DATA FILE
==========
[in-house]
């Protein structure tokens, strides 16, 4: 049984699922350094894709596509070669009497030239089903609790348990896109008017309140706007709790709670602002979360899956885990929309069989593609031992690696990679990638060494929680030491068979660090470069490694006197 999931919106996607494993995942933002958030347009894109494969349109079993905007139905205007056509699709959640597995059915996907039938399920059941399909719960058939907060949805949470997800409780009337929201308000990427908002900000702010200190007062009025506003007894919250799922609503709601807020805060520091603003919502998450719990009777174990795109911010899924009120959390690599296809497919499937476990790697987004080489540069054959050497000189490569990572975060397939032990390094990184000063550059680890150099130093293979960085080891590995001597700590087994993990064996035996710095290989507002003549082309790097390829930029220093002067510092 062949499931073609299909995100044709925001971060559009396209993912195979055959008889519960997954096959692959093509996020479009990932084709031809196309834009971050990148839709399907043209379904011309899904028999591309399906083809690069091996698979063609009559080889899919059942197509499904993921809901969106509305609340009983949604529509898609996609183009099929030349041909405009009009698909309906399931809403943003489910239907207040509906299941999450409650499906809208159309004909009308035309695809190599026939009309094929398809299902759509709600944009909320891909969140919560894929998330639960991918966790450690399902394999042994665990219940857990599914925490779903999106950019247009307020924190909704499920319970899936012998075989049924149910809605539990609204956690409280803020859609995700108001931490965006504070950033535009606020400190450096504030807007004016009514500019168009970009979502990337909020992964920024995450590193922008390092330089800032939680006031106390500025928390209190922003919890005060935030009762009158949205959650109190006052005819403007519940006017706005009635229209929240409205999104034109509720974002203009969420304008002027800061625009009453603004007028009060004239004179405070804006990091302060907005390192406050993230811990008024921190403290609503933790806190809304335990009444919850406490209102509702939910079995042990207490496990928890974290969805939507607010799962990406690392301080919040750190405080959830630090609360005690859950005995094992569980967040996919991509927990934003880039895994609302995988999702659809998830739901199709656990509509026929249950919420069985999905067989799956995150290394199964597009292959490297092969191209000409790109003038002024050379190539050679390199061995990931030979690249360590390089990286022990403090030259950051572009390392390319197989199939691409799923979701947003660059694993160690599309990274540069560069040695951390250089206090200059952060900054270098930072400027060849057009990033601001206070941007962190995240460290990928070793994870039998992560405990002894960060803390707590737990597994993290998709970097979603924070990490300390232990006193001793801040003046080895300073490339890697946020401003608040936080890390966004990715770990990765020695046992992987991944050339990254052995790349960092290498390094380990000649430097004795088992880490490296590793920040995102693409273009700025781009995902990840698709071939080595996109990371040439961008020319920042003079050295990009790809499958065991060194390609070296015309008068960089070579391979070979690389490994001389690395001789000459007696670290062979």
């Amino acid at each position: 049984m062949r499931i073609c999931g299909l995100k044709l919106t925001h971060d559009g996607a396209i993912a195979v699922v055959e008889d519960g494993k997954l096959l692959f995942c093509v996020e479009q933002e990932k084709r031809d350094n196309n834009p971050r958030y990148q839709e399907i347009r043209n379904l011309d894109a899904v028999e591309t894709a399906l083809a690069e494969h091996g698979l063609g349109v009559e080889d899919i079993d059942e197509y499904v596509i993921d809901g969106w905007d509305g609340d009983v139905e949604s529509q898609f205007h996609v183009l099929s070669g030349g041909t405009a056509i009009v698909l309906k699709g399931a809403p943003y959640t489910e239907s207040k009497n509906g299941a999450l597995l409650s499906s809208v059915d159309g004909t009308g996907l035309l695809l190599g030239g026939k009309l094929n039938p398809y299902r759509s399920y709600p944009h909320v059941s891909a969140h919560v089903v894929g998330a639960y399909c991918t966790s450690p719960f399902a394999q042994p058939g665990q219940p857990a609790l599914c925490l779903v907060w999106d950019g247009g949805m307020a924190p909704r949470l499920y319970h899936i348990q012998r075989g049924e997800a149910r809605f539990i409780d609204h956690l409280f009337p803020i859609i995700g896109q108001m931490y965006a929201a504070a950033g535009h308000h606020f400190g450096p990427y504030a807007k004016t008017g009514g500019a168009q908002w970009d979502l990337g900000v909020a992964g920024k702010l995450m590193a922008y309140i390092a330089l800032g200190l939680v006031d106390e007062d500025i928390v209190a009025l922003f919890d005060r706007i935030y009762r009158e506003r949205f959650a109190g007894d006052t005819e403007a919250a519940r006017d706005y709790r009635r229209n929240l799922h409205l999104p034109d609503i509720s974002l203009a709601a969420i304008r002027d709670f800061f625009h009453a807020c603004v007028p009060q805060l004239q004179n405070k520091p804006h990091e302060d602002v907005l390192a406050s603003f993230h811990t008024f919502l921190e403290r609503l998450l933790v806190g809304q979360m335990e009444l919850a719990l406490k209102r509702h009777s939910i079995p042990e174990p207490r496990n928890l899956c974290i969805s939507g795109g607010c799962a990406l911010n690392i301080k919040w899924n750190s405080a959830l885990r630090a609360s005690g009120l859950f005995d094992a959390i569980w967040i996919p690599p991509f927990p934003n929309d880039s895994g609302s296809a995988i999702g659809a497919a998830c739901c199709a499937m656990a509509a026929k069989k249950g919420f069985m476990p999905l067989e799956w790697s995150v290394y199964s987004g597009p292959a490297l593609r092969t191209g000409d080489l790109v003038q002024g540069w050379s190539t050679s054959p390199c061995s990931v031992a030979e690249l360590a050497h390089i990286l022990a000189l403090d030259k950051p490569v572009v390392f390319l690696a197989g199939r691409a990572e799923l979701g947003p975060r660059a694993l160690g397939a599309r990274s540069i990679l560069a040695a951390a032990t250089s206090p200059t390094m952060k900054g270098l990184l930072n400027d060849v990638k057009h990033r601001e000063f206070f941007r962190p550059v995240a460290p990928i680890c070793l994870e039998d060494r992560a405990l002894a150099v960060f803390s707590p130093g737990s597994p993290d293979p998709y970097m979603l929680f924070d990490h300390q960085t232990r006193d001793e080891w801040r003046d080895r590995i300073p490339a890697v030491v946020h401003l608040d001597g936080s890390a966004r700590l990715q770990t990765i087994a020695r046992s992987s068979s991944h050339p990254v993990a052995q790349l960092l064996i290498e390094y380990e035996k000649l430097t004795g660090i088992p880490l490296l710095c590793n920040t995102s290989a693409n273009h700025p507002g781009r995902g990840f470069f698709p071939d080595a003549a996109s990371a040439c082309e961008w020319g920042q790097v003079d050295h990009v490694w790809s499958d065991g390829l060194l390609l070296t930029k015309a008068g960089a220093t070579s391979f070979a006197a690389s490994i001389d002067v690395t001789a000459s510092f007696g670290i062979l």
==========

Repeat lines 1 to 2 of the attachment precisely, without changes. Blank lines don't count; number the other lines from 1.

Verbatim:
[in-house]
């Protein structure tokens, strides 16, 4: 049984699922350094894709596509070669009497030239089903609790348990896109008017309140706007709790709670602002979360899956885990929309069989593609031992690696990679990638060494929680030491068979660090470069490694006197 999931919106996607494993995942933002958030347009894109494969349109079993905007139905205007056509699709959640597995059915996907039938399920059941399909719960058939907060949805949470997800409780009337929201308000990427908002900000702010200190007062009025506003007894919250799922609503709601807020805060520091603003919502998450719990009777174990795109911010899924009120959390690599296809497919499937476990790697987004080489540069054959050497000189490569990572975060397939032990390094990184000063550059680890150099130093293979960085080891590995001597700590087994993990064996035996710095290989507002003549082309790097390829930029220093002067510092 062949499931073609299909995100044709925001971060559009396209993912195979055959008889519960997954096959692959093509996020479009990932084709031809196309834009971050990148839709399907043209379904011309899904028999591309399906083809690069091996698979063609009559080889899919059942197509499904993921809901969106509305609340009983949604529509898609996609183009099929030349041909405009009009698909309906399931809403943003489910239907207040509906299941999450409650499906809208159309004909009308035309695809190599026939009309094929398809299902759509709600944009909320891909969140919560894929998330639960991918966790450690399902394999042994665990219940857990599914925490779903999106950019247009307020924190909704499920319970899936012998075989049924149910809605539990609204956690409280803020859609995700108001931490965006504070950033535009606020400190450096504030807007004016009514500019168009970009979502990337909020992964920024995450590193922008390092330089800032939680006031106390500025928390209190922003919890005060935030009762009158949205959650109190006052005819403007519940006017706005009635229209929240409205999104034109509720974002203009969420304008002027800061625009009453603004007028009060004239004179405070804006990091302060907005390192406050993230811990008024921190403290609503933790806190809304335990009444919850406490209102509702939910079995042990207490496990928890974290969805939507607010799962990406690392301080919040750190405080959830630090609360005690859950005995094992569980967040996919991509927990934003880039895994609302995988999702659809998830739901199709656990509509026929249950919420069985999905067989799956995150290394199964597009292959490297092969191209000409790109003038002024050379190539050679390199061995990931030979690249360590390089990286022990403090030259950051572009390392390319197989199939691409799923979701947003660059694993160690599309990274540069560069040695951390250089206090200059952060900054270098930072400027060849057009990033601001206070941007962190995240460290990928070793994870039998992560405990002894960060803390707590737990597994993290998709970097979603924070990490300390232990006193001793801040003046080895300073490339890697946020401003608040936080890390966004990715770990990765020695046992992987991944050339990254052995790349960092290498390094380990000649430097004795088992880490490296590793920040995102693409273009700025781009995902990840698709071939080595996109990371040439961008020319920042003079050295990009790809499958065991060194390609070296015309008068960089070579391979070979690389490994001389690395001789000459007696670290062979």